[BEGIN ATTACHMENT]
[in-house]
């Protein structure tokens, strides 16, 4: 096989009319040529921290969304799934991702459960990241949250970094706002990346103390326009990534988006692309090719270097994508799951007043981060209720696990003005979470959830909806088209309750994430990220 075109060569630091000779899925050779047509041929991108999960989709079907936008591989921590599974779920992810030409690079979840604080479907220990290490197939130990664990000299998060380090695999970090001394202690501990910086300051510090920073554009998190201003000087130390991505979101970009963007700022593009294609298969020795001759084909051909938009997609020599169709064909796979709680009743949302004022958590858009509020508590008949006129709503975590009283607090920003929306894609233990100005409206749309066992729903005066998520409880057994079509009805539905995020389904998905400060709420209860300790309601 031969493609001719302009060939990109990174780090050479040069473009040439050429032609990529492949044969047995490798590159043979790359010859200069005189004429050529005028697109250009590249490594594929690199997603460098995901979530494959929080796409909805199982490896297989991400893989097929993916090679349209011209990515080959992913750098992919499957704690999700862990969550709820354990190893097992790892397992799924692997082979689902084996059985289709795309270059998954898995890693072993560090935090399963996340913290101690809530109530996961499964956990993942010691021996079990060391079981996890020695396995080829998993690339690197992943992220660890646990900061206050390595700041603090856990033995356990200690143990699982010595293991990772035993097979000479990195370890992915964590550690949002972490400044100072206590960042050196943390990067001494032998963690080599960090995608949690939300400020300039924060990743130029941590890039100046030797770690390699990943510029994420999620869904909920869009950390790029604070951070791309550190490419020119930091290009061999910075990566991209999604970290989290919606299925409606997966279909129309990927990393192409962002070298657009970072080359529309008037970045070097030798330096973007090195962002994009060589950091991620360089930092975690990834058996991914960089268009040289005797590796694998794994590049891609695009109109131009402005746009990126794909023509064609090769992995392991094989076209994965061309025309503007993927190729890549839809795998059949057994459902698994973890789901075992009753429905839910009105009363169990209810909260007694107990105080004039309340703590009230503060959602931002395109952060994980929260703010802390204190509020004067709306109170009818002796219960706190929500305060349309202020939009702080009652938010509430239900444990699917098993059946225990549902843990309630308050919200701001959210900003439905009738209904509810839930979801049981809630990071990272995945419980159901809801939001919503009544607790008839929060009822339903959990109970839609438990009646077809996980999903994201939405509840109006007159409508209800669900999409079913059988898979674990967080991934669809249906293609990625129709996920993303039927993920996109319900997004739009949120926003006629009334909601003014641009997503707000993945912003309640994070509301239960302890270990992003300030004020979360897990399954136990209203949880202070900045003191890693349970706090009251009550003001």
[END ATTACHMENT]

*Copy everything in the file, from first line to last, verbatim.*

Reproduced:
[in-house]
């Protein structure tokens, strides 16, 4: 096989009319040529921290969304799934991702459960990241949250970094706002990346103390326009990534988006692309090719270097994508799951007043981060209720696990003005979470959830909806088209309750994430990220 075109060569630091000779899925050779047509041929991108999960989709079907936008591989921590599974779920992810030409690079979840604080479907220990290490197939130990664990000299998060380090695999970090001394202690501990910086300051510090920073554009998190201003000087130390991505979101970009963007700022593009294609298969020795001759084909051909938009997609020599169709064909796979709680009743949302004022958590858009509020508590008949006129709503975590009283607090920003929306894609233990100005409206749309066992729903005066998520409880057994079509009805539905995020389904998905400060709420209860300790309601 031969493609001719302009060939990109990174780090050479040069473009040439050429032609990529492949044969047995490798590159043979790359010859200069005189004429050529005028697109250009590249490594594929690199997603460098995901979530494959929080796409909805199982490896297989991400893989097929993916090679349209011209990515080959992913750098992919499957704690999700862990969550709820354990190893097992790892397992799924692997082979689902084996059985289709795309270059998954898995890693072993560090935090399963996340913290101690809530109530996961499964956990993942010691021996079990060391079981996890020695396995080829998993690339690197992943992220660890646990900061206050390595700041603090856990033995356990200690143990699982010595293991990772035993097979000479990195370890992915964590550690949002972490400044100072206590960042050196943390990067001494032998963690080599960090995608949690939300400020300039924060990743130029941590890039100046030797770690390699990943510029994420999620869904909920869009950390790029604070951070791309550190490419020119930091290009061999910075990566991209999604970290989290919606299925409606997966279909129309990927990393192409962002070298657009970072080359529309008037970045070097030798330096973007090195962002994009060589950091991620360089930092975690990834058996991914960089268009040289005797590796694998794994590049891609695009109109131009402005746009990126794909023509064609090769992995392991094989076209994965061309025309503007993927190729890549839809795998059949057994459902698994973890789901075992009753429905839910009105009363169990209810909260007694107990105080004039309340703590009230503060959602931002395109952060994980929260703010802390204190509020004067709306109170009818002796219960706190929500305060349309202020939009702080009652938010509430239900444990699917098993059946225990549902843990309630308050919200701001959210900003439905009738209904509810839930979801049981809630990071990272995945419980159901809801939001919503009544607790008839929060009822339903959990109970839609438990009646077809996980999903994201939405509840109006007159409508209800669900999409079913059988898979674990967080991934669809249906293609990625129709996920993303039927993920996109319900997004739009949120926003006629009334909601003014641009997503707000993945912003309640994070509301239960302890270990992003300030004020979360897990399954136990209203949880202070900045003191890693349970706090009251009550003001």